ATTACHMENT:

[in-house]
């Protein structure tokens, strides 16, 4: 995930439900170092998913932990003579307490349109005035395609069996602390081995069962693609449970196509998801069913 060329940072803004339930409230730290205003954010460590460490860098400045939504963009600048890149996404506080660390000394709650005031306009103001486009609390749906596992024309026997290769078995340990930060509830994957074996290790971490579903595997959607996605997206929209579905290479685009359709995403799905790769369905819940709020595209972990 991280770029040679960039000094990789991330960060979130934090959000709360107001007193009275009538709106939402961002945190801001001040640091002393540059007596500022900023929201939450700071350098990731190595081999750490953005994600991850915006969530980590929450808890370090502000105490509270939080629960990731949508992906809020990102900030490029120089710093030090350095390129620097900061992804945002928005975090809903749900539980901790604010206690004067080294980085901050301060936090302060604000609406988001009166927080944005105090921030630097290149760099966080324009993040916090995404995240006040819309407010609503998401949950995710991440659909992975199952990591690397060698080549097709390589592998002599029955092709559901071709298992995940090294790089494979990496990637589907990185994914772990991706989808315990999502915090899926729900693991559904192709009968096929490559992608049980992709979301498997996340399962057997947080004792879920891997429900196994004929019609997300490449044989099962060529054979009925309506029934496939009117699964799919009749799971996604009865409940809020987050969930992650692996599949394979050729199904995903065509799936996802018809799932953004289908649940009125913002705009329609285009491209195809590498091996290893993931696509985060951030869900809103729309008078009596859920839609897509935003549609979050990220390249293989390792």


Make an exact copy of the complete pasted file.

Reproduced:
[in-house]
């Protein structure tokens, strides 16, 4: 995930439900170092998913932990003579307490349109005035395609069996602390081995069962693609449970196509998801069913 060329940072803004339930409230730290205003954010460590460490860098400045939504963009600048890149996404506080660390000394709650005031306009103001486009609390749906596992024309026997290769078995340990930060509830994957074996290790971490579903595997959607996605997206929209579905290479685009359709995403799905790769369905819940709020595209972990 991280770029040679960039000094990789991330960060979130934090959000709360107001007193009275009538709106939402961002945190801001001040640091002393540059007596500022900023929201939450700071350098990731190595081999750490953005994600991850915006969530980590929450808890370090502000105490509270939080629960990731949508992906809020990102900030490029120089710093030090350095390129620097900061992804945002928005975090809903749900539980901790604010206690004067080294980085901050301060936090302060604000609406988001009166927080944005105090921030630097290149760099966080324009993040916090995404995240006040819309407010609503998401949950995710991440659909992975199952990591690397060698080549097709390589592998002599029955092709559901071709298992995940090294790089494979990496990637589907990185994914772990991706989808315990999502915090899926729900693991559904192709009968096929490559992608049980992709979301498997996340399962057997947080004792879920891997429900196994004929019609997300490449044989099962060529054979009925309506029934496939009117699964799919009749799971996604009865409940809020987050969930992650692996599949394979050729199904995903065509799936996802018809799932953004289908649940009125913002705009329609285009491209195809590498091996290893993931696509985060951030869900809103729309008078009596859920839609897509935003549609979050990220390249293989390792």